The documents obtained by Maclean’s indicate that discussions about the proposal continued as late as Jan. 22, only a week before Stevens told the Commons the project had been rejected out of hand. On that same date, John Edwards, MacDonald’s associate deputy minister, prepared a memorandum to the minister “intended to provide both you and Mr. Stevens with the information needed to discuss Daewoo’s immigration demands. Daewoo has indicated they will not pursue the proposal any further until they receive a response to these demands.”

Stevens’s Commons statement, said Ford, was “the nail in the coffin” of the project although the company, aware of the government’s concerns, had foreseen problems as early as November. The company realized the project was dead when Stevens made his statement in the House.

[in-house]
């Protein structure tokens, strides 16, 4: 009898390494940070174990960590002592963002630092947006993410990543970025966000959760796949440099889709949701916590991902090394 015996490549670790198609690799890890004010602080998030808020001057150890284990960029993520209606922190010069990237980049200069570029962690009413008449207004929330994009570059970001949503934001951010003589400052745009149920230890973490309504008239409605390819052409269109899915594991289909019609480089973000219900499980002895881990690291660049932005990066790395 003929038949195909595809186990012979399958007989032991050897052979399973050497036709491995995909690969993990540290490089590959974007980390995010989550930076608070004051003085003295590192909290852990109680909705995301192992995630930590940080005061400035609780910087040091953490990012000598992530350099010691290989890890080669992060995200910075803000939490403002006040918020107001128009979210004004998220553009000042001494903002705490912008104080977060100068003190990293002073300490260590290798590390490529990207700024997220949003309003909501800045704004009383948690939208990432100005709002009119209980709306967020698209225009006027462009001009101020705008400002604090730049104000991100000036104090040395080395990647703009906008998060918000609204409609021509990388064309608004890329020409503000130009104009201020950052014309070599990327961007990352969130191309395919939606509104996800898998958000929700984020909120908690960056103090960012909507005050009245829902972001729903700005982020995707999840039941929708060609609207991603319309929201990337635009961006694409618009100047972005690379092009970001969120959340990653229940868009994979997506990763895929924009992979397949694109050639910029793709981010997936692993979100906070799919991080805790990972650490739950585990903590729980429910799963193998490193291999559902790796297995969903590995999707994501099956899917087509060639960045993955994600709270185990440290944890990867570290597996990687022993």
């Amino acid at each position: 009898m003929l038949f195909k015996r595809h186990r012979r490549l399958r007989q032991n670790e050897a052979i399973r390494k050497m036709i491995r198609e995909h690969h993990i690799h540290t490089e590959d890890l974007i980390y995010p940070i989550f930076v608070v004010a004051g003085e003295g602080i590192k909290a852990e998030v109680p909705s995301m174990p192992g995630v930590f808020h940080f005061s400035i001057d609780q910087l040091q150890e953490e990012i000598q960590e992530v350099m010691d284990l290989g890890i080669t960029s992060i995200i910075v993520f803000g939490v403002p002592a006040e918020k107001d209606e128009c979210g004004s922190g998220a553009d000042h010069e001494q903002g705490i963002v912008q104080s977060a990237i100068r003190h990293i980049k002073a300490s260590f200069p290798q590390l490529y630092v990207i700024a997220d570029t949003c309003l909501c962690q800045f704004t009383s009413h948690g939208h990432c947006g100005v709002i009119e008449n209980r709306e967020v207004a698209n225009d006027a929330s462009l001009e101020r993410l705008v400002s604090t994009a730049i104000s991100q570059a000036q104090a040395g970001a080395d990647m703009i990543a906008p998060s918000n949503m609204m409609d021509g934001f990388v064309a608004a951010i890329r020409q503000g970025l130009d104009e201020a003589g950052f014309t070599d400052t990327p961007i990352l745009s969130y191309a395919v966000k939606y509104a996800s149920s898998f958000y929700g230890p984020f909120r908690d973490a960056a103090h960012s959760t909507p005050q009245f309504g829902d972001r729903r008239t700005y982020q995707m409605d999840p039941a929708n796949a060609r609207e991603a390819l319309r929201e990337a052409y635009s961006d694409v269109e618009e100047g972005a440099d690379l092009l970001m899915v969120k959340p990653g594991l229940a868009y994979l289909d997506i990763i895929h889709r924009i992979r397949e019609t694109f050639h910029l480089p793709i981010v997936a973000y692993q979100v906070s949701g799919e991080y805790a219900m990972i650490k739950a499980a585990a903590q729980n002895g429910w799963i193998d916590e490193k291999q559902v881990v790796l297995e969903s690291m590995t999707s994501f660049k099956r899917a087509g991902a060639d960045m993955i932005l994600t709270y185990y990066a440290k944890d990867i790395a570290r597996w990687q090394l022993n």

However, talks between Daewoo and Canada are continuing. Said Ford: “We are trying to encourage them to still look at projects, but fully consistent with immigration policy.” Prime Minister Brian Mulroney will visit South Korea next month and meet some of the country’s leading businessmen. Ford said he did not know whether Daewoo executives would be among them. For his part, Heap said he doubts that the government has abandoned the plan to “bring in people to work for low wages.” Said the NDP MP: “Even if the project is dead, the idea is not.”

PAUL GESSELL